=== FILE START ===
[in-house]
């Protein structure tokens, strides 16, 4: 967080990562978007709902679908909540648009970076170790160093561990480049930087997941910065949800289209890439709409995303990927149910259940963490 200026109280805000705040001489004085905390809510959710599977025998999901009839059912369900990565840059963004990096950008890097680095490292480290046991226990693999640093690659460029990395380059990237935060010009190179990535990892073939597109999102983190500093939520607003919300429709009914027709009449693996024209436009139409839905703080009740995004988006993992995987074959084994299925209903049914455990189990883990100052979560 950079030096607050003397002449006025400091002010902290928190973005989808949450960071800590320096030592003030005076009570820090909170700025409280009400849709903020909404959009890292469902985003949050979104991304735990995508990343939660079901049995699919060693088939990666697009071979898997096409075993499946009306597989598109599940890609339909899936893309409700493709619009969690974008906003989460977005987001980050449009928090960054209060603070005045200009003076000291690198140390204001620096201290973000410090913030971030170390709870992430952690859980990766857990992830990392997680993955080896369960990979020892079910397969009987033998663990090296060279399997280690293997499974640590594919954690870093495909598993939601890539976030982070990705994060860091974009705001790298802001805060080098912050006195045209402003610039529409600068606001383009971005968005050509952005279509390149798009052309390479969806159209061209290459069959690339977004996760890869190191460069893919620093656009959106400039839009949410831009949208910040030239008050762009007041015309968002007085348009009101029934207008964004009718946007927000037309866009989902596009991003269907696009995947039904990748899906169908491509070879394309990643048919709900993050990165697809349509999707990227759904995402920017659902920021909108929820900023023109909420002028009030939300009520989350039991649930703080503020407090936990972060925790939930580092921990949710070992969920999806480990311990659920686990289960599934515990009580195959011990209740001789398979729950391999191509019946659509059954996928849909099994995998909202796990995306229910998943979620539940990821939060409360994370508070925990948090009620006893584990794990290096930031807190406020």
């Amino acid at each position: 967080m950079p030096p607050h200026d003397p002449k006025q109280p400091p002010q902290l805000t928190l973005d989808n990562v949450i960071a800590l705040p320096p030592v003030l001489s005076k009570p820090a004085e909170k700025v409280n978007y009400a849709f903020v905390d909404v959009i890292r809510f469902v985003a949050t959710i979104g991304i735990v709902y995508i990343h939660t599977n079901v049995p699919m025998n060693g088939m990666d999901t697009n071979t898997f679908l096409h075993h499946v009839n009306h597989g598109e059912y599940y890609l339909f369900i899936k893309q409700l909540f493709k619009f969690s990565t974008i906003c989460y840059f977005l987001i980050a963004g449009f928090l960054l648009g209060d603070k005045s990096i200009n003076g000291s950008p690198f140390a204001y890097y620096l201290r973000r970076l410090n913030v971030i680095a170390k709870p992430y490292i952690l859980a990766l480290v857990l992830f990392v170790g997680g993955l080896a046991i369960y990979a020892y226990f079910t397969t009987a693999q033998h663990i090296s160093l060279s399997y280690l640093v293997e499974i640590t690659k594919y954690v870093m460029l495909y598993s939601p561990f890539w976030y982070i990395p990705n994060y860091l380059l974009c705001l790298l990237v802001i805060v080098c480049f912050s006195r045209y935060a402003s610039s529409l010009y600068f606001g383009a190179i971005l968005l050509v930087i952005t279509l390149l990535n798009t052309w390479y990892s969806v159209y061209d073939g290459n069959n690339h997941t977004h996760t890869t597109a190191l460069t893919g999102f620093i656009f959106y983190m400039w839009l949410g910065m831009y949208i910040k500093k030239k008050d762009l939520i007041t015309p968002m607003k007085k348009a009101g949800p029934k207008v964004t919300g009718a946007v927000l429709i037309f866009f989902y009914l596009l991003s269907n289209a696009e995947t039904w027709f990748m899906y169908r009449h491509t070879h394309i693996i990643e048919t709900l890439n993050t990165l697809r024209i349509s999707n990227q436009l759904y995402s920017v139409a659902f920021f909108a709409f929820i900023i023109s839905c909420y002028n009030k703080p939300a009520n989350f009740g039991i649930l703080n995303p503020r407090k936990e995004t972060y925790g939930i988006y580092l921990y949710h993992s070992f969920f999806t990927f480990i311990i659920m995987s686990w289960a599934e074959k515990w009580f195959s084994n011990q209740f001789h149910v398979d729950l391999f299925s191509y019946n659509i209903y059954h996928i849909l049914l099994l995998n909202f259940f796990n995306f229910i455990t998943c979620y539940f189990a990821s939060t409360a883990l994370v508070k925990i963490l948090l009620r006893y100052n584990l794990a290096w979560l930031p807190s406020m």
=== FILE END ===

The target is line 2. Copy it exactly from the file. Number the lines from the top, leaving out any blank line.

């Protein structure tokens, strides 16, 4: 967080990562978007709902679908909540648009970076170790160093561990480049930087997941910065949800289209890439709409995303990927149910259940963490 200026109280805000705040001489004085905390809510959710599977025998999901009839059912369900990565840059963004990096950008890097680095490292480290046991226990693999640093690659460029990395380059990237935060010009190179990535990892073939597109999102983190500093939520607003919300429709009914027709009449693996024209436009139409839905703080009740995004988006993992995987074959084994299925209903049914455990189990883990100052979560 950079030096607050003397002449006025400091002010902290928190973005989808949450960071800590320096030592003030005076009570820090909170700025409280009400849709903020909404959009890292469902985003949050979104991304735990995508990343939660079901049995699919060693088939990666697009071979898997096409075993499946009306597989598109599940890609339909899936893309409700493709619009969690974008906003989460977005987001980050449009928090960054209060603070005045200009003076000291690198140390204001620096201290973000410090913030971030170390709870992430952690859980990766857990992830990392997680993955080896369960990979020892079910397969009987033998663990090296060279399997280690293997499974640590594919954690870093495909598993939601890539976030982070990705994060860091974009705001790298802001805060080098912050006195045209402003610039529409600068606001383009971005968005050509952005279509390149798009052309390479969806159209061209290459069959690339977004996760890869190191460069893919620093656009959106400039839009949410831009949208910040030239008050762009007041015309968002007085348009009101029934207008964004009718946007927000037309866009989902596009991003269907696009995947039904990748899906169908491509070879394309990643048919709900993050990165697809349509999707990227759904995402920017659902920021909108929820900023023109909420002028009030939300009520989350039991649930703080503020407090936990972060925790939930580092921990949710070992969920999806480990311990659920686990289960599934515990009580195959011990209740001789398979729950391999191509019946659509059954996928849909099994995998909202796990995306229910998943979620539940990821939060409360994370508070925990948090009620006893584990794990290096930031807190406020």